Madhya Pradesh: Bandhu of Bandhavgarh

It is impossible to ignore the sweet fragrance that fills the forest air. I look at kids, some diligently collecting and others possessively guarding basketful of small yellow flowers in the heat of the day. It is as if they have the trees marked. Some even use bright cloth to tell theirs apart. This is Mahua, the intoxicating bloom better known for making local liquor consumed by the tribals in the central belt of India and the dwellers most prized/sought-after forest produce.

Inside Bandhavgarh Forest Reserve

I am driving down the marked trails in the Magdi zone of the deciduous forest of Bandhavgarh National Park (known best as home to the Royal Bengal Tiger), in the Vindhya Hills of the Umaria district of Madhya Pradesh. The forest is a cover of thick grasslands alternating with dense sal forest. The green, broken intermittently with a riot of colour spread by the flame of the forest blooms, is a rich play of flora. Divided into three zones the other two are called Tala and Bamera zones. My naturalist guide Anshuman Shah from the Samode Safari Lodge has by now trained our group of five to identify short, snorty jungle calls that possibly indicate the movement of the “king” nearby. Only it continues to elude the visitors as the day ends.


The forests of Bandhavgarh were once known as the Shikhargarh or the private hunting grounds of the maharajas of Rewa. The ancient ruined fort, from which the park takes its name, can be seen at a distance as we come to a clean patch of land. The visitors to the fort must apply online for permission before taking the steep trek or drive up through the rugged terrain to get to the ruins. A small temple situated high on a sandstone plateau becomes their resting point as also does the “seat” built by the maharaja of Rewa that provides a spectacular view of the forest from the fort.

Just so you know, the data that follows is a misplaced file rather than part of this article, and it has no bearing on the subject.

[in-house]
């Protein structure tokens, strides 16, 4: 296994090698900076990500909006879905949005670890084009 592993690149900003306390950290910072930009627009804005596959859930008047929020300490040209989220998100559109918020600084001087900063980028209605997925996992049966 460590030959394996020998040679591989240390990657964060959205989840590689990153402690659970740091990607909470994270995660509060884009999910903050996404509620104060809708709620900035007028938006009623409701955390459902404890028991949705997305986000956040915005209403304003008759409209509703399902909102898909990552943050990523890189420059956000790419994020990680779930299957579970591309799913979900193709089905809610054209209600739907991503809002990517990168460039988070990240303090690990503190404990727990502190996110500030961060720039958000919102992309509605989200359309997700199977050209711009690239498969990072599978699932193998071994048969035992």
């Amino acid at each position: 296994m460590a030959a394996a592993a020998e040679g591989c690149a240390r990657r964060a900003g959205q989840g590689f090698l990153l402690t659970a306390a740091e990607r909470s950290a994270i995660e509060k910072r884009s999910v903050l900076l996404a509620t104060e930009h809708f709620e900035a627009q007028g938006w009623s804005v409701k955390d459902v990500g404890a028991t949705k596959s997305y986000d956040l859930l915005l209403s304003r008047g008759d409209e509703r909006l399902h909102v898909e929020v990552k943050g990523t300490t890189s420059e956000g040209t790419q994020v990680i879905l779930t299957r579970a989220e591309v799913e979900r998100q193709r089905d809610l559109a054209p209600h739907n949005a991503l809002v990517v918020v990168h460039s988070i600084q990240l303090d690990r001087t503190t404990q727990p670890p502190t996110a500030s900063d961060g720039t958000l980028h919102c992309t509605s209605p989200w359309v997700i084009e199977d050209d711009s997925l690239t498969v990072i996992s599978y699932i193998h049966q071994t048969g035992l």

Life inside the jungle

The national park is spread over an area of approximately 450 square km, with a core area of 105 square km. “There was a time when tourism promised 100 per cent tiger sighting,” Shah breaks my reverie. “But that is so wrong. The forest, being smaller than Kanha and Pench, definitely has better chances, but as naturalists we do not encourage the mad rush. Not good for the jungle peace,” he says. For someone who is trained in the jungles of South Africa, he understands the dependence on tourism but also knows the limitations of the area.

But then he is right and there is so much more to Bandhavgarh than just the tiger. The forest is a great place to study animal behaviour. It is home to leopards, wolves, sloth bears, wild boars, golden jackals, several varieties of deer, antelopes and monkeys besides as many as 276 different kinds of bird species and 515 flowering plant species. Shah points out the red-eyed eagle, black drongo bird and different species of kingfishers as we drive along. Another short bark of the deer close by indicates the possible presence of his majesty. We are close to a water body. Shah switches off the engine and we wait with bated breath. Is this going to be a sighting? Hope hangs heavy in the air.